Background Copenhagen

1.Copenhagen - View through front house to houses in the backyards

2.Old docklands - renovated warehouses

3.Nyhavn - Old canal harbour in city centre

4.The Round Tower (1642)
Pictures by Torben P. Jensen 2001

Copenhagen City with photo-image 1-7

Copenhagen is the result of 800 years of history. Today 650,000 inhabitants share the central part of the city and the Greater Copenhagen area has a total number of inhabitants of 1.4 million.

The Inner City dates back to the Middle Ages and retains many medieval town features.
In 1167 Copenhagen became noted when Bishop Absalon of Roskilde built a new castle there.

In the Renaissance during the reign of Christian IV (1588 - 1648) the city reached its days of glory. A number of new buildings were erected such as Rosenborg Castle (1634), The Stock Exchange (1625), The Round Tower (1642) and the Trinity Church (1657). The Nyboder quarter was built for the soldiers and the Dutch canal-inspired Christian's Harbour was built on Amager.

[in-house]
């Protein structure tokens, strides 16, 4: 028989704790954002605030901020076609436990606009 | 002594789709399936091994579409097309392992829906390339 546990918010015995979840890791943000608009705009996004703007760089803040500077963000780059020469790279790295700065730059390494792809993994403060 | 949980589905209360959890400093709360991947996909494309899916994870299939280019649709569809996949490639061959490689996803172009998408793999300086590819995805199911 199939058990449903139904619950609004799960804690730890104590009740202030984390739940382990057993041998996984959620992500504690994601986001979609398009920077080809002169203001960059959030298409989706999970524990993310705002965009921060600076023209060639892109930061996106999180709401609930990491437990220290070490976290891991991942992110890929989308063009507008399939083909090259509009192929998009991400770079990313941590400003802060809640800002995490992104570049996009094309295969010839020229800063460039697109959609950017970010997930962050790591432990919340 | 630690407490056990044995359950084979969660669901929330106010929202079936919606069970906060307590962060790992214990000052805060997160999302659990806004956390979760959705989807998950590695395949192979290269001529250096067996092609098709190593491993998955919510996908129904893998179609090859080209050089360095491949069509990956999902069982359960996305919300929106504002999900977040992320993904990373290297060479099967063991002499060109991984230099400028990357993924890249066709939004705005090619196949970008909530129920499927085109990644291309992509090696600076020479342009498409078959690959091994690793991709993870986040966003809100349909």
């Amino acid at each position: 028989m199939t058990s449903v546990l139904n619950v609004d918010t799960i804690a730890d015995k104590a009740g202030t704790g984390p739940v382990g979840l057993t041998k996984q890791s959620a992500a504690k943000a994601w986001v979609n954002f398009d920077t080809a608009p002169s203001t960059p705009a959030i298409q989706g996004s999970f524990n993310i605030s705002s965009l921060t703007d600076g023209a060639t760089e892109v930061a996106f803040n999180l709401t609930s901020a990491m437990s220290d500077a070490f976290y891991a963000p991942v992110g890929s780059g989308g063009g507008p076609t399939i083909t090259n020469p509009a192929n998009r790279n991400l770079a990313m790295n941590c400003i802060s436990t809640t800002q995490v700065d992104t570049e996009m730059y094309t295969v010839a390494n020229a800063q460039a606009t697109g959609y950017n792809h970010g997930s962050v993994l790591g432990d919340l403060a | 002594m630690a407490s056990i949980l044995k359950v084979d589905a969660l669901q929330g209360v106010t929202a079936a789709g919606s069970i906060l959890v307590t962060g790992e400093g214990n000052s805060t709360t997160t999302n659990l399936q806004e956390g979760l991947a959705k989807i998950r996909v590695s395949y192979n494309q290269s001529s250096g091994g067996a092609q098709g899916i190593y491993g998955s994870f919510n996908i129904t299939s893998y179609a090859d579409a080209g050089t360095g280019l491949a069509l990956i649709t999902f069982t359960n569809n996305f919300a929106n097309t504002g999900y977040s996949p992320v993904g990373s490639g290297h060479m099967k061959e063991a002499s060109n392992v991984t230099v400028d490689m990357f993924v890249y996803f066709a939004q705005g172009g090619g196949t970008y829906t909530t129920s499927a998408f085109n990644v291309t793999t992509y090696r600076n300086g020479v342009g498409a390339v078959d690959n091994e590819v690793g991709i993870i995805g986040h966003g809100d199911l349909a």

During the period of Absolute Monarchy after 1660 new bastions to the east were built, among them the Citadel in 1669.
The new quarter was named Frederiksstaden and was planned as a right-angled grid. The gem of the new quarter was the octagonal palace yard of Amalienborg Palace surrounded by four Rococo palaces (1754)

5. Amalienborg Palace surrounded by four Rococo palaces (1754)

The population rose from about 65,000 in 1728 to about 93,000 in 1769 and 100,000 in 1801.

In 1847 the railway to Roskilde was opened and this created increased activity and initiated an urbanization process with increasing overpopulation.
In the 1850s the ramparts around the city were abandoned and building activities started outside the ramparts: Nørrebro (Northern Bridge), Vesterbro (Western Bridge) and Østerbro (Eastern Bridge) were erected during the second half of the century.
During the years 1901 - 02 several surrounding old villages were absorbed in the city, which tripled the area of the city and the population rose to 400,000. Only Frederiksberg remained as an independent enclave surrounded by the Borough of Copenhagen.

After 1945 the densely built-up area expanded extensively, whereas the central city of Copenhagen has experienced a drastically decreasing population since the 1950 level of 768,000, as many people and jobs moved out to the surrounding districts.
Copenhagen gradually developed into a city of service functions, health care, central administration, higher education and culture etc.

6.Copenhagen from The Round Tower to the South East

7. Copenhagen from The Round Tower to the East
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